Editorial Comment: Healthcare on the brink…

Editorial Comment

In the past two weeks, the death of Zimbabwe’s founding father, the late former President Robert Mugabe in Singapore and the subsequent political gamesmanship around his burial captured the attention of the world media to the point of mental exhaustion. That story is yet to be finished as he remains unburied.

Then the dramatic disappearance of Peter Magombeyi, the acting president of the Zimbabwe Hospital Doctors Association and his equally dramatic reappearance obliterated all else in the past week… the marches in solidarity with calls for his release, the nightly vigils, the exhilarating feeling when he was found.

But away from all this, the dire situation in the country’s health delivery persists, more ferocious than ever, given that the health workers are still too “incapacitated” to report for duty.

Many lives unfortunately are being lost. The memories of those poor souls will only be held and shared by those that knew them, but for the rest of the country, it is business as usual. Those still admitted in hospitals wait in vain on their beds, hoping for some relief which may never come. They watch their fellow patients losing the battle for life to the Grim Reaper who now has free reign in the wards.

The government should be held responsible for all the deaths and mayhem within the health sector.

It has blood on its hands and stakeholders should hold them accountable.

Health minister Obadiah Moyo has clamoured for a world-class healthcare system, promising universal health for all, but his words are sadly just empty and must be turning to ash in his mouth.

While government officials have become medical tourists, secretly carting off their kith and kin to far away countries for treatment, the rest of us have to contend with the public facilities which are now so incapacitated that they do not even have basic drugs.

Their lack of confidence in the local hospitals is a reflection of just how bad the situation is, but their heads remain buried in the sand.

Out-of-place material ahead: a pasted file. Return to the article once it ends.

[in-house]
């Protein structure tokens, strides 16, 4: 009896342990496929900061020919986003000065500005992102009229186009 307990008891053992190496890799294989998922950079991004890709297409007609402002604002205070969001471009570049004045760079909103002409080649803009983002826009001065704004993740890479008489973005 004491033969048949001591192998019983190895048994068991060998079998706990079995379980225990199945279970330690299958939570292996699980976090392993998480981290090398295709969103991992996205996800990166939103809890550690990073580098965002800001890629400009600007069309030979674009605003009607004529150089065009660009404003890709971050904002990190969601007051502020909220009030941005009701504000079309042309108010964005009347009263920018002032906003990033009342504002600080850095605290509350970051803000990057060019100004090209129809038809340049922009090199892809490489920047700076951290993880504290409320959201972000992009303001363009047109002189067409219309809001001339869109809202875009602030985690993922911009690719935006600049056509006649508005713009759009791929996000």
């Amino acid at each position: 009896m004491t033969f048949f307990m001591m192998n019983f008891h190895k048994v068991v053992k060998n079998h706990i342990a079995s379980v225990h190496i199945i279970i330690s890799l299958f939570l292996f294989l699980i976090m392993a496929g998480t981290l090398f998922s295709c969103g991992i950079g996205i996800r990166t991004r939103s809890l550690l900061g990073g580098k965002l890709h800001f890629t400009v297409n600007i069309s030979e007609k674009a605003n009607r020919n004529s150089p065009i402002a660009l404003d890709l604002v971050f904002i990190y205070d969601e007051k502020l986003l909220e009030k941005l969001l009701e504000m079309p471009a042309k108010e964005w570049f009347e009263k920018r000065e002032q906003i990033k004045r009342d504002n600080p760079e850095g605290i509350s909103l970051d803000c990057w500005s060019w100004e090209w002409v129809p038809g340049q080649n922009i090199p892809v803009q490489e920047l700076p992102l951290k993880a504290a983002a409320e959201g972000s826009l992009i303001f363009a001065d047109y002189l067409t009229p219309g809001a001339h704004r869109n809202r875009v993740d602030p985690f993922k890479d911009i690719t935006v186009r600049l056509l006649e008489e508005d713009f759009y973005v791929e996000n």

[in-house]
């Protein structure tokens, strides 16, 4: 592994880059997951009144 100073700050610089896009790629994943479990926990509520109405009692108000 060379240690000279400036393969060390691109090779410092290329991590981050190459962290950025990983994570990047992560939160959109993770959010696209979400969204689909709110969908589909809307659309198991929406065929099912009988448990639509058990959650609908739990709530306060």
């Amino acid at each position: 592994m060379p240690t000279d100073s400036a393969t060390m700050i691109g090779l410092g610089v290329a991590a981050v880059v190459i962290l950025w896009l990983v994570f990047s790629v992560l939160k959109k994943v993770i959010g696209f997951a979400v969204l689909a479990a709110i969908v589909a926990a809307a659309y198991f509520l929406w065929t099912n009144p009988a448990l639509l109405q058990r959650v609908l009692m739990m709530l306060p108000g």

The fact that Mugabe died in a foreign hospitals should jerk our minds to the starvation in our health sector. Thousands of people have been forced to go for private care which, unfortunately, is beyond the reach on many. So, they go home to die, let down by a government that is big on words, but zero action.

The prevailing situation must not be allowed to continue. Life is sacred and should be guarded at all times. The populace has rights to healthcare as enshrined in the Constitution, but these are being trampled on without thought.

At every platform, officials pledge their support to turning around the health sector, but on the ground nothing is being done. The current standoff with the doctors is not a new issue. It has been a bi-annual event.

The doctors’ demands are simple: Pay us well and provide us with tools of the trade. But the government has repeatedly shifted goal posts, proffering silly and unsustainable solutions. For a government that purports to have the people at heart, this is sheer disregard of human rights.

Hospitals are now empty shells that no longer serve their purpose of healing and preserving lives. There are no drugs, no equipment and no personnel to tend to the sick.

It is time for the populace to stand firm and demand that the government fixes this mess by providing adequate funding.

It is that simple.

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